Former World-Go-As-You-Please and Three-Move Restriction Champion, Ronald “Suki” King, has expressed concerned about the future of the game of draughts.
During a recent visit to the St Bartholomew Primary School where he was invited to interact with the Infants Department as part of their celebration of Barbadian Awareness, during Black History Month, the outstanding Barbadian personality lamented that there were no children playing the game.
“Where are the children of the members of the Association? Why are they not playing draughts? Why are they not being encouraged to play and represent Barbados at the upcoming World Youth Tournament in Rome?” King queried.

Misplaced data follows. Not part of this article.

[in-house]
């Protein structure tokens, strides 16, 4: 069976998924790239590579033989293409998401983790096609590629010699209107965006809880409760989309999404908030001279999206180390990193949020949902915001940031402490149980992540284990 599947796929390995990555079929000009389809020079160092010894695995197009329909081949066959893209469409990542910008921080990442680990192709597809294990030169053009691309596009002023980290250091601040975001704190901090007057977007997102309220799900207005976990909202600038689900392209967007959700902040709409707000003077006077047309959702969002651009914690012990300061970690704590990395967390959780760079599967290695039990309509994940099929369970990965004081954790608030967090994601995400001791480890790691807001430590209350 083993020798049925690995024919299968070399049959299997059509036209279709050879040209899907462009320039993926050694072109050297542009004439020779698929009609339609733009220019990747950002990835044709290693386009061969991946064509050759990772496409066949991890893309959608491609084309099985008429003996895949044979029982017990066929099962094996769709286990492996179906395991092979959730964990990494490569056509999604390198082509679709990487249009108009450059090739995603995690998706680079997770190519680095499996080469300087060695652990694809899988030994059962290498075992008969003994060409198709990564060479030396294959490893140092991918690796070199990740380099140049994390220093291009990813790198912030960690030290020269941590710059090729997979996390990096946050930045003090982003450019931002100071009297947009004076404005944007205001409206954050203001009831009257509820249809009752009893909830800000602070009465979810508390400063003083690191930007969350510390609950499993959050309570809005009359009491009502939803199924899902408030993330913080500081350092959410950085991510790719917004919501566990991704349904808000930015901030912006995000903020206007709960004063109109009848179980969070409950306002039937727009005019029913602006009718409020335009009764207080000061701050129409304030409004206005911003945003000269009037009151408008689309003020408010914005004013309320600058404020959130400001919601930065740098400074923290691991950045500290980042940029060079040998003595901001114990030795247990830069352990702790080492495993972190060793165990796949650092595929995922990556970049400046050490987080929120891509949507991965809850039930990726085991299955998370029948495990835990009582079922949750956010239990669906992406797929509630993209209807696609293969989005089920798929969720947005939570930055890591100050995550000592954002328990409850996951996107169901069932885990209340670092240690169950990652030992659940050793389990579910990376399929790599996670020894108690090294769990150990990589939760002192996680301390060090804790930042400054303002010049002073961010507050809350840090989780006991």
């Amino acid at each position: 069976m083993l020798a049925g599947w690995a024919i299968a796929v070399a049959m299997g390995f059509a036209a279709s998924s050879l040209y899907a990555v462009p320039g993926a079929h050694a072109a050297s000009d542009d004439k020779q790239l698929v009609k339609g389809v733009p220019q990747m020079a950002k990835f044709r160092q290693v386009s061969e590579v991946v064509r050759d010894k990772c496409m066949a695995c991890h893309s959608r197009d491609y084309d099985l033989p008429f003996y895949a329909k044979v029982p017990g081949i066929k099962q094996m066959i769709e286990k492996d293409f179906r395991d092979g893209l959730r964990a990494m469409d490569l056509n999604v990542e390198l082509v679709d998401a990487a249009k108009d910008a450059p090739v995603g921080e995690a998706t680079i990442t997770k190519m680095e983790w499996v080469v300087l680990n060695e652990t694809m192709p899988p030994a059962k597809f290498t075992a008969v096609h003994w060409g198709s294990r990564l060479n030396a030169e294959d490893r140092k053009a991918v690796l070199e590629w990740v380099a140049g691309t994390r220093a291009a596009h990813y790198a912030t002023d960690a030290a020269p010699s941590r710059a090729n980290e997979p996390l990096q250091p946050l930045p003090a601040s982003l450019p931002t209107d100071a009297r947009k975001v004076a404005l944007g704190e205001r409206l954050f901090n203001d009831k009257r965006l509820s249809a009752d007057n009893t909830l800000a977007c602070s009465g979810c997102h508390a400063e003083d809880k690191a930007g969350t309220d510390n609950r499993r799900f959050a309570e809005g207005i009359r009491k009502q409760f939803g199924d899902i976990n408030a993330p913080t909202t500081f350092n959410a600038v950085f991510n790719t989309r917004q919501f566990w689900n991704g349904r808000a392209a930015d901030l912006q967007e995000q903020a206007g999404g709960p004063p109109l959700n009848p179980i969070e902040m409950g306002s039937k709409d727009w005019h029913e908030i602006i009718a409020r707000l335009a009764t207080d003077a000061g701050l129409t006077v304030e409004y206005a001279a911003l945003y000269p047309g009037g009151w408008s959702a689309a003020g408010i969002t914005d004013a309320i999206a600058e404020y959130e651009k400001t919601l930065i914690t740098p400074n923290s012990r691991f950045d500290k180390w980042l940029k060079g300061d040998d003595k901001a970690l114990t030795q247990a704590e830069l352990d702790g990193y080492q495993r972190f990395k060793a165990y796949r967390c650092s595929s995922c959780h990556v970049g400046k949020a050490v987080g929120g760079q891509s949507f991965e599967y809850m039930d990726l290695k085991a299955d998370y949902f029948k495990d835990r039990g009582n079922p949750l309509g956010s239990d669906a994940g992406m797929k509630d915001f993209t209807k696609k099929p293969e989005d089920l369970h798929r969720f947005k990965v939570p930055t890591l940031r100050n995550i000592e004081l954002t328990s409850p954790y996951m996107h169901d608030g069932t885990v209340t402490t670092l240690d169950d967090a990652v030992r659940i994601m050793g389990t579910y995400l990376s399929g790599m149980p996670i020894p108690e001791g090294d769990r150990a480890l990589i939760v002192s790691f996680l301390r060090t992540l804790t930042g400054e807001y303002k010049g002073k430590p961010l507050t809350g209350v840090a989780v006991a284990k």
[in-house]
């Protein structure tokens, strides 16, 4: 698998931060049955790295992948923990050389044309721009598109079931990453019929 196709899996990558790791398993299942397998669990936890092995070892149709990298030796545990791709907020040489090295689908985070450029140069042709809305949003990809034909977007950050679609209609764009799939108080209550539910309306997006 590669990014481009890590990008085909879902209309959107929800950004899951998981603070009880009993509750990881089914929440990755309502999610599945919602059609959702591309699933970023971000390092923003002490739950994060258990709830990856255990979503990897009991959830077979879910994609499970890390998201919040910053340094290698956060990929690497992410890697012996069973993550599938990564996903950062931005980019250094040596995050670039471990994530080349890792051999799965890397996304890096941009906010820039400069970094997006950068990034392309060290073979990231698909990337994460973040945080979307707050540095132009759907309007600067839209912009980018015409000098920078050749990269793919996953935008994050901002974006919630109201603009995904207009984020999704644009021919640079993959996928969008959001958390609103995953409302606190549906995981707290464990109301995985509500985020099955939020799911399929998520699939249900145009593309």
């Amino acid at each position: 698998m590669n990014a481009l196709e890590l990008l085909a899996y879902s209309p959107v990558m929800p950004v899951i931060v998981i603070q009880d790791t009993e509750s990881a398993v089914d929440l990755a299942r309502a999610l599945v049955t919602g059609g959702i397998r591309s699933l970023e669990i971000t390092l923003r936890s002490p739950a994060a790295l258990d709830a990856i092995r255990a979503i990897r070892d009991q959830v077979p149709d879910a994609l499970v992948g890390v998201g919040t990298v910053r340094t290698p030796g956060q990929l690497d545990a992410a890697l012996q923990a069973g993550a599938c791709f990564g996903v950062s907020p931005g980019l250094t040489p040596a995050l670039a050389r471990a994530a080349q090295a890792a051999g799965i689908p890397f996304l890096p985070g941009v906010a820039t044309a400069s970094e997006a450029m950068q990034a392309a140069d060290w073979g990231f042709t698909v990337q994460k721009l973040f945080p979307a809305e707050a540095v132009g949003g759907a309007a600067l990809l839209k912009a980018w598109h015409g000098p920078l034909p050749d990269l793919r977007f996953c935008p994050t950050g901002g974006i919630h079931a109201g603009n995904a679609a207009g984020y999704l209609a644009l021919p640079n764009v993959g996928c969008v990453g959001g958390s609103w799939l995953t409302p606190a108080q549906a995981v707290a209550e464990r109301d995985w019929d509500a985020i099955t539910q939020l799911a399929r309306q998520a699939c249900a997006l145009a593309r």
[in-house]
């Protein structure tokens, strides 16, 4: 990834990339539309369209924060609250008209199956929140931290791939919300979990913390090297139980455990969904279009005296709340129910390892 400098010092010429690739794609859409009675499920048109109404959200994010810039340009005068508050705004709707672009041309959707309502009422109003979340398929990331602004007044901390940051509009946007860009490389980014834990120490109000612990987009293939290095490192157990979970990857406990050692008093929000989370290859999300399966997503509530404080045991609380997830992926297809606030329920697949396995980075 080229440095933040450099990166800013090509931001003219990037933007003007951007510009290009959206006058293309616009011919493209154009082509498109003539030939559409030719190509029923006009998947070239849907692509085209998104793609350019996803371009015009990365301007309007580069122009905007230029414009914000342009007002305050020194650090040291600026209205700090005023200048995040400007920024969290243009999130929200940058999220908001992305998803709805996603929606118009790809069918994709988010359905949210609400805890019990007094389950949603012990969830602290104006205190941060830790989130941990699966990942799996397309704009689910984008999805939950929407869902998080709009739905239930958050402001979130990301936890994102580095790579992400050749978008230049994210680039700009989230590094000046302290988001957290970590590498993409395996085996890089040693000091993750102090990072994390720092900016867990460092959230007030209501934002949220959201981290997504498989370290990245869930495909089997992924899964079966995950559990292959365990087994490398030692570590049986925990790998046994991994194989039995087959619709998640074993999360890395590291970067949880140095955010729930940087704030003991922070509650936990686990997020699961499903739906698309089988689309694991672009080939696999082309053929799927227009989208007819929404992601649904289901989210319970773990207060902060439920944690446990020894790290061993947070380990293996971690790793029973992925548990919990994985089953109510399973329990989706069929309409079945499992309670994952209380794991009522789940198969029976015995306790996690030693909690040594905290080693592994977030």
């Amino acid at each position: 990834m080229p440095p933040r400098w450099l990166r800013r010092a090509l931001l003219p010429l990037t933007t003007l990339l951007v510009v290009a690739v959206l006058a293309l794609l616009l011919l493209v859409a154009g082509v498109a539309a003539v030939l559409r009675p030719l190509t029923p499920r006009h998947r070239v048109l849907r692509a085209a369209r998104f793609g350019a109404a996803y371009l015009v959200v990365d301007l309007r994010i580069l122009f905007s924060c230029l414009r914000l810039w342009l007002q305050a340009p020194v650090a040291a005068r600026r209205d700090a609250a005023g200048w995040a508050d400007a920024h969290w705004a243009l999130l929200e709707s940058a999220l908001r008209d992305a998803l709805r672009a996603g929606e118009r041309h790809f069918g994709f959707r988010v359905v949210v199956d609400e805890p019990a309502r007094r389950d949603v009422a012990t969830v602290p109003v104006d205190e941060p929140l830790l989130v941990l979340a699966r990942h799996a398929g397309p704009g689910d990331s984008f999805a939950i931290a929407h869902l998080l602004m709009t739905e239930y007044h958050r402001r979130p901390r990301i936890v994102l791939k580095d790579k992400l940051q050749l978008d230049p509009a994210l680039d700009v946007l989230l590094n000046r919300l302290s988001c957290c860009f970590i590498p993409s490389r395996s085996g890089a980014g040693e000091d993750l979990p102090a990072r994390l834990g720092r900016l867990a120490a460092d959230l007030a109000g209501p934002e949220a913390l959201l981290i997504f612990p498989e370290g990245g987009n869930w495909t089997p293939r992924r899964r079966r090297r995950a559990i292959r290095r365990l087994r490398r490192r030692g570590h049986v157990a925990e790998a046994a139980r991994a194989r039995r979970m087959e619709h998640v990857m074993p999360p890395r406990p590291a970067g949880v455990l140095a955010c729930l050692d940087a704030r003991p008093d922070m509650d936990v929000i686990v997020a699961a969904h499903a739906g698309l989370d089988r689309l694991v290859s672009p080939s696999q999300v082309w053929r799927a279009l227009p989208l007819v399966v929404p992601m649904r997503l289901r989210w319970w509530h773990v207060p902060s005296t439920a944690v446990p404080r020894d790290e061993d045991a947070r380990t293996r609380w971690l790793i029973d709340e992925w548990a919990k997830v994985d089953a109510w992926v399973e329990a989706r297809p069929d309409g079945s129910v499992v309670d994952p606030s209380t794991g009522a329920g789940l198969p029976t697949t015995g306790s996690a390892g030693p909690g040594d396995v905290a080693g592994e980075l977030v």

He said that children were not being invited to nationals and that he had found it difficult to have draughts implemented at the National Sports Council.
King therefore promised the students that he would return to the school to develop a programme there. He told them that there were many benefits to be had from playing draughts –– opportunities to interact with persons, travel internationally and learn about different cultures and to develop personally.
He explained that draughts was a highly disciplined game which taught respect and consideration for one’s opponent. He noted that competitors learnt to work quietly as they considered each move and worked on their strategy.
According to King, the draughts player had to be a “forward thinker”, working a few steps ahead of his opponent and constantly analysing the game and developing critical thinking skills. The player’s ability to recall plays also placed him in good stead, King told the pupils.